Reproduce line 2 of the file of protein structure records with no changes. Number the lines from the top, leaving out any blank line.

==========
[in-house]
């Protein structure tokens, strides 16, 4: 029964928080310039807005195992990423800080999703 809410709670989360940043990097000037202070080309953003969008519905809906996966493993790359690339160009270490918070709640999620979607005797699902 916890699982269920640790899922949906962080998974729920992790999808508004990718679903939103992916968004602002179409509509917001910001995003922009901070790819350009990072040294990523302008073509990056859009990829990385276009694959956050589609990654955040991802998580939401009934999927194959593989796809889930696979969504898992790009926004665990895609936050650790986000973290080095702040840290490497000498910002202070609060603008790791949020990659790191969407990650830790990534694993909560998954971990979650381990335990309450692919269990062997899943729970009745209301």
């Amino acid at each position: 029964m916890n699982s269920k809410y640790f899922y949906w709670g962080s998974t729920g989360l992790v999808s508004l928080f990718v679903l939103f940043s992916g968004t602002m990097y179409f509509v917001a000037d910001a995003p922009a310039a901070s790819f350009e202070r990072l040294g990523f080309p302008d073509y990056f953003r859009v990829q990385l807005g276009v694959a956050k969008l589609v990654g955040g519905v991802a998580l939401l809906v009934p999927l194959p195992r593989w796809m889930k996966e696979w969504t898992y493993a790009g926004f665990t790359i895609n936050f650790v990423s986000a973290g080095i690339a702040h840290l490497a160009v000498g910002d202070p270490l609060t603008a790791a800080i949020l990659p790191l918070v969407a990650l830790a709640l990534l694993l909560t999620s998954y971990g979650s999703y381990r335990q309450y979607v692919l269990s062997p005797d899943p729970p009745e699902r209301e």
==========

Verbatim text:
């Protein structure tokens, strides 16, 4: 029964928080310039807005195992990423800080999703 809410709670989360940043990097000037202070080309953003969008519905809906996966493993790359690339160009270490918070709640999620979607005797699902 916890699982269920640790899922949906962080998974729920992790999808508004990718679903939103992916968004602002179409509509917001910001995003922009901070790819350009990072040294990523302008073509990056859009990829990385276009694959956050589609990654955040991802998580939401009934999927194959593989796809889930696979969504898992790009926004665990895609936050650790986000973290080095702040840290490497000498910002202070609060603008790791949020990659790191969407990650830790990534694993909560998954971990979650381990335990309450692919269990062997899943729970009745209301």